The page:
The proximity of elections and the announcement of a principle according to China
to end more than 18 months of trade war led to speculation about the possibility that Donald Trump reduce tension and renounce the use of tariffs as a weapon of political pressure. Nothing is further from reality. The truce with Beijing is much less tied than the US president said in his day and this, in rebound, forces him to seek compensation measures for farmers in his country, the group most harmed by the conflict and Chinese reprisals and , at the same time, the electorate that most needs to be re-elected. The exports from Europe and Latin America they are back in their sights.
"There is no deadline" for the entry into force of phase one of the pre-agreement with China announced September, Trump admitted yesterday in London. The statement spread fear in the markets, which they expected to be applied since this month and the threat of imposing new tariffs to imports such as mobiles, computers and toys made in China It will vanish. Without an agreement in sight, theoretically on December 15, another round will come into force, a punishment that the White House had postponed to prevent it from negatively affecting the Christmas campaign.
Clash with France
Washington threatens tariffs of up to 100% for French products
That his Chinese interlocutors have long smelled the urgency of the president of the United States to end the war has not helped him at the negotiating table. Trump said yesterday that it may be better to wait for the November 2020 elections to reach an agreement with Beijing and recalled that it is the Chinese economy that is most suffering from the consequences of the trade conflict. In the United States, consumption has not suffered but industrial investments have been frozen for months, prey to uncertainty.
Instead of loosening, global trade tension increases. The White House on Monday restored tariffs on steel and aluminum imports from Brazil and Argentina. The decision caught both countries by surprise, whose leaders enjoy great harmony with the current administration. A few hours later, the US International Trade Office published the list of French products that it is considering subjecting tariffs of up to 100% in response to the call coming into force Google rate , which imposes a 3% tax on technology giants to compensate for their low taxation in countries where they obtain benefits.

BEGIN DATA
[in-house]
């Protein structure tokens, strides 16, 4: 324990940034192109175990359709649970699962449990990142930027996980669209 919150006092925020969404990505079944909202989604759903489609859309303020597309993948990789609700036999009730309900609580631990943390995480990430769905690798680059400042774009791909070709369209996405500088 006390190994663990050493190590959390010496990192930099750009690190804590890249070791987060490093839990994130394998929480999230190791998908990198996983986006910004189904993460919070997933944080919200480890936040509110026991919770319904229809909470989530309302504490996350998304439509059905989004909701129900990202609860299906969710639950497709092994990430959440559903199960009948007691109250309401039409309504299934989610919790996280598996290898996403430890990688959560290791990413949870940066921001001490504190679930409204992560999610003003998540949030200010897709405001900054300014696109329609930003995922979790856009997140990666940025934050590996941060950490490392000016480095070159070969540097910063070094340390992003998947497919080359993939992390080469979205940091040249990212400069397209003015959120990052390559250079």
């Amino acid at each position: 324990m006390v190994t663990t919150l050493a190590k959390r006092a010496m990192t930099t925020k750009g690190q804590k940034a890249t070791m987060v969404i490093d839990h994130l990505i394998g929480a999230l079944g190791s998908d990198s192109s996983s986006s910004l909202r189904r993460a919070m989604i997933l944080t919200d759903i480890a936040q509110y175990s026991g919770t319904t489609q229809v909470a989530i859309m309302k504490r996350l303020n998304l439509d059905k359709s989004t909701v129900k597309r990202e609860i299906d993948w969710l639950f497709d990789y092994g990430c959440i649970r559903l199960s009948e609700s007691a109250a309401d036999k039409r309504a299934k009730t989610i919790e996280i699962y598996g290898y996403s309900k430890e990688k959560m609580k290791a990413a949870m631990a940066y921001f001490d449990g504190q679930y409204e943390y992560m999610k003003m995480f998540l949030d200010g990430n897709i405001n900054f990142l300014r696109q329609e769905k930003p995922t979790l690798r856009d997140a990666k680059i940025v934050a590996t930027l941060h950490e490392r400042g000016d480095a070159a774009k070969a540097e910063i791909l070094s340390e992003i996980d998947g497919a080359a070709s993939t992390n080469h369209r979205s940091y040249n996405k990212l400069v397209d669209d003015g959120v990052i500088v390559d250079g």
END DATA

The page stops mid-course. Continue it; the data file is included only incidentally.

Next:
The president suggests that the pact with Beijing could be postponed until after the elections
In a tense press conference held in London on the fringes of a NATO summit, Trump reported his talks about it with the president of France, Emmanuel Macron. "We have some minor differences" but "we will probably overcome them," he said. Macron nodded, although he warned that if they enter into force their country will respond and will not do so alone but with the European Union. France "will never" give up the rate, said its Economy Minister Bruno LeMaire (unless the United States accepts the creation of a similar tax on a global scale). "They are jealous" of US technology champions, said Commerce Secretary Wilbur Ross.
The subject of the dispute are French imports worth $ 2.4 billion annually. Its appreciated wines and cheeses, Louis Vuitton bags, L'Oréal cosmetics and Le Creuset pans are potential collateral victims of the conflict, a case other than tariffs – in this case, authorized by the Trade Organization – that Washington has adopted in response to Europe's illegal subsidies to Airbus.
The official reason for the tariffs on metals in Brazil and Argentina is the damage that “the massive devaluation” of the real and the peso is causing to American farmers, Trump argued in a tweet launched Monday before six in the morning (Washington local time). The loss of currency value is due to the serious economic difficulties that both countries are going through, and their governments are spending their dollar reserves to curb it, but these explanations have not softened the White House.
Another underlying reason is the recent increase in purchases of meat and cereals by Beijing from Latin American countries as part of its strategy to diversify its business partners and rely less on the United States. Last week China signed an agreement with Argentina to buy not only soy but also derived products. The news can make good the fears of many farmers, from Kansas to Virginia, with enough age and memory to remember how by the time the cereal embargo decreed by Jimmy Carter to the USSR was canceled, Moscow had already replaced its suppliers, and the Americans stayed out of the market.